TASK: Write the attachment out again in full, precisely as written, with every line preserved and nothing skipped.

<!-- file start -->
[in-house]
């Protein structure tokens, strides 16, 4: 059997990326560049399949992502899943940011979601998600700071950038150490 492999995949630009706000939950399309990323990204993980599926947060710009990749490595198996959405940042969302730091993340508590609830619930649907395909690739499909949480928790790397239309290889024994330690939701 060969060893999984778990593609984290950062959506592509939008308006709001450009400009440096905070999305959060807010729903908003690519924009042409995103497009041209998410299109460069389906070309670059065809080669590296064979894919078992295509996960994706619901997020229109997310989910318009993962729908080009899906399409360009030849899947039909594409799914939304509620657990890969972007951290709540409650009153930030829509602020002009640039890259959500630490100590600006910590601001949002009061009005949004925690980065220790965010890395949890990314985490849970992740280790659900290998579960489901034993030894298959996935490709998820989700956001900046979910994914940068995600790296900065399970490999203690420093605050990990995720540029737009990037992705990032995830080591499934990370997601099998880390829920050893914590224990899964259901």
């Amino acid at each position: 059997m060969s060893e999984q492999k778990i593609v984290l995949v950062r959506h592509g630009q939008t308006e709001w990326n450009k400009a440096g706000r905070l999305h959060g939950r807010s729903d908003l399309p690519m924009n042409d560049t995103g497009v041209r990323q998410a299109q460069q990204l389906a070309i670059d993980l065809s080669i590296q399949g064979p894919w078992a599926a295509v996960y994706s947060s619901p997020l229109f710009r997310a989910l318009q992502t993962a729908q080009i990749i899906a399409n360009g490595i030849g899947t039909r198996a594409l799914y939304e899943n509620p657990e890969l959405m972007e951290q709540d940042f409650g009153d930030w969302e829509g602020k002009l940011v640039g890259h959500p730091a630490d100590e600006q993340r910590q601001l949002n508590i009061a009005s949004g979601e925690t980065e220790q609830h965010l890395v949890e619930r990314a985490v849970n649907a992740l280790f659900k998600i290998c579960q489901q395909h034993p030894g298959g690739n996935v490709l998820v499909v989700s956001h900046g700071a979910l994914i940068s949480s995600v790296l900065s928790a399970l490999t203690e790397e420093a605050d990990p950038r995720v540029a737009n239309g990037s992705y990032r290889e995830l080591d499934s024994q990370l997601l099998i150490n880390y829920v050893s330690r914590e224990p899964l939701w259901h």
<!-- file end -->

[in-house]
């Protein structure tokens, strides 16, 4: 059997990326560049399949992502899943940011979601998600700071950038150490 492999995949630009706000939950399309990323990204993980599926947060710009990749490595198996959405940042969302730091993340508590609830619930649907395909690739499909949480928790790397239309290889024994330690939701 060969060893999984778990593609984290950062959506592509939008308006709001450009400009440096905070999305959060807010729903908003690519924009042409995103497009041209998410299109460069389906070309670059065809080669590296064979894919078992295509996960994706619901997020229109997310989910318009993962729908080009899906399409360009030849899947039909594409799914939304509620657990890969972007951290709540409650009153930030829509602020002009640039890259959500630490100590600006910590601001949002009061009005949004925690980065220790965010890395949890990314985490849970992740280790659900290998579960489901034993030894298959996935490709998820989700956001900046979910994914940068995600790296900065399970490999203690420093605050990990995720540029737009990037992705990032995830080591499934990370997601099998880390829920050893914590224990899964259901």
């Amino acid at each position: 059997m060969s060893e999984q492999k778990i593609v984290l995949v950062r959506h592509g630009q939008t308006e709001w990326n450009k400009a440096g706000r905070l999305h959060g939950r807010s729903d908003l399309p690519m924009n042409d560049t995103g497009v041209r990323q998410a299109q460069q990204l389906a070309i670059d993980l065809s080669i590296q399949g064979p894919w078992a599926a295509v996960y994706s947060s619901p997020l229109f710009r997310a989910l318009q992502t993962a729908q080009i990749i899906a399409n360009g490595i030849g899947t039909r198996a594409l799914y939304e899943n509620p657990e890969l959405m972007e951290q709540d940042f409650g009153d930030w969302e829509g602020k002009l940011v640039g890259h959500p730091a630490d100590e600006q993340r910590q601001l949002n508590i009061a009005s949004g979601e925690t980065e220790q609830h965010l890395v949890e619930r990314a985490v849970n649907a992740l280790f659900k998600i290998c579960q489901q395909h034993p030894g298959g690739n996935v490709l998820v499909v989700s956001h900046g700071a979910l994914i940068s949480s995600v790296l900065s928790a399970l490999t203690e790397e420093a605050d990990p950038r995720v540029a737009n239309g990037s992705y990032r290889e995830l080591d499934s024994q990370l997601l099998i150490n880390y829920v050893s330690r914590e224990p899964l939701w259901h």